BG's on the other hand, I treat a little more heavy handed. Sometimes with heavier reverbs, but often drier. I highpass even higher to get all that low muck outta the way. I may even cut or boost specific frequecies to help separate multirecorded parts. The more tracks you record of same BG parts, the less you have to worry about imperfections, I find. those flaws get masked nicely. Then just pan them all over the board. Remember that anything panned from center will be 3db quiter when hard panned. So set your levels AFTER panning.


  5. #5
    Justsomeguy's Avatar
    Justsomeguy is offline Quiet is the new Loud
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    Backing vocals are on of those areas that, like most things, everyone has a different approach to. what i've found really works for me at the moment is recording the lead vocals with an appropriate LDC for the singer and then recording the backing vocals with a ribbon mic. to me, this really helps the backing vocals sit with the lead vocals rather than fighting with them. i'm also a big fan of double tracking backing vocal parts and then panning one slightly left and one slightly right. in terms of eq, compression, reverb, treatment in general in varies wildly depending on the track. about the only thing i do on the majority of backing vocals is put a LCF at about 100hz or maybe slightly higher to, as rhino said, chop out any "mud". otherwise, it's all down to what the track needs. the big thing i've found with using ribbons on backing vocals is that without all the high end on the track it really helps it blend in and sit behind the lead vocals which, alot of the time, is what i aim for.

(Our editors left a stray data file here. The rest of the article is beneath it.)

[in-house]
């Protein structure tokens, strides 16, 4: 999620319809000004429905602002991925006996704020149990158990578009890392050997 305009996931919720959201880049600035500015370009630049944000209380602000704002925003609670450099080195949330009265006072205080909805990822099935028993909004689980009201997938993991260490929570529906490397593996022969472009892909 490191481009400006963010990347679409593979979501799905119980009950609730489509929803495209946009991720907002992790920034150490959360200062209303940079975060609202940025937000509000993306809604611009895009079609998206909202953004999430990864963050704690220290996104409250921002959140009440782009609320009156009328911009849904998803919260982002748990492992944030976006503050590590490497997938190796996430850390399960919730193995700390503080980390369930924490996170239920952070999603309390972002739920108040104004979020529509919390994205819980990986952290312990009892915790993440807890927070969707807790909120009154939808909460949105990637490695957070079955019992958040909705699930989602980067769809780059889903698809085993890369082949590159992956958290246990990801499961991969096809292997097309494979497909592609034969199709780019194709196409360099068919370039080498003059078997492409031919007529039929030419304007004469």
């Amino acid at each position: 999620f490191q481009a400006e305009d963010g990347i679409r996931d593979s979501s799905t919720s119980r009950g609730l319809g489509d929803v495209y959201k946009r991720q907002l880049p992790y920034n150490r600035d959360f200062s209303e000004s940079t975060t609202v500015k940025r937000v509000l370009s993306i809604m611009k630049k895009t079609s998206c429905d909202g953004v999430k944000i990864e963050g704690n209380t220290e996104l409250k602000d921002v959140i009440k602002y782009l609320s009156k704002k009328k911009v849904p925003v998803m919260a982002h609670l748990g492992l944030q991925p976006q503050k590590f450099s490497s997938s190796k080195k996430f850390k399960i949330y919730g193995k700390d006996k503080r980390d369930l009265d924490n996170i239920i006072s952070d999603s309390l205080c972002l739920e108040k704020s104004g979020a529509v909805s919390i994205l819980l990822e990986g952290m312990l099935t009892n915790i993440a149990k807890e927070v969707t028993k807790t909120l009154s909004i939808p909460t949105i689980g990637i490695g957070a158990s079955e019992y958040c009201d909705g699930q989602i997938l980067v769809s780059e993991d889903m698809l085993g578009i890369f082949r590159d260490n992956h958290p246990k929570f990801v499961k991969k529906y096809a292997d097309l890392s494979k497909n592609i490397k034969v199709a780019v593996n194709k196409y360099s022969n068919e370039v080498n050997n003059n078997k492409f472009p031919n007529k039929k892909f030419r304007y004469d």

one other thing that is always important is the performance. as was mentioned in another thread, having the backing vocalist cut out "ess"'s when singing really helps cut down any nastiness. also, experiment with cutting off the end of words at the end of phrases to help lock the vocals together and prevent any overhang of held notes. one of the big perks on logic is the flex time tool can really help lock together vocal tracks so that the notes end at the same time (i normally leave the lead vocal untouched and adjust the backing vocals as/if needed to fit)
    In the world of music there's no right or wrong, however there is "tried and tested" and "experimental"

  6. #6
    123Ferry is offline Newbie
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    Thanks very much for the replies guys! It really is a matter of experimenting, very true. I did. I did both double track and copy recordings of the backings (with a slight time difference). I'll post the link once I'm allowed to (after 10 posts).

  7. #7
    Elton123's Avatar
    Elton123 is offline Force of Nature
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    A low pass on the BGV will put them behind the lead vocal if desired.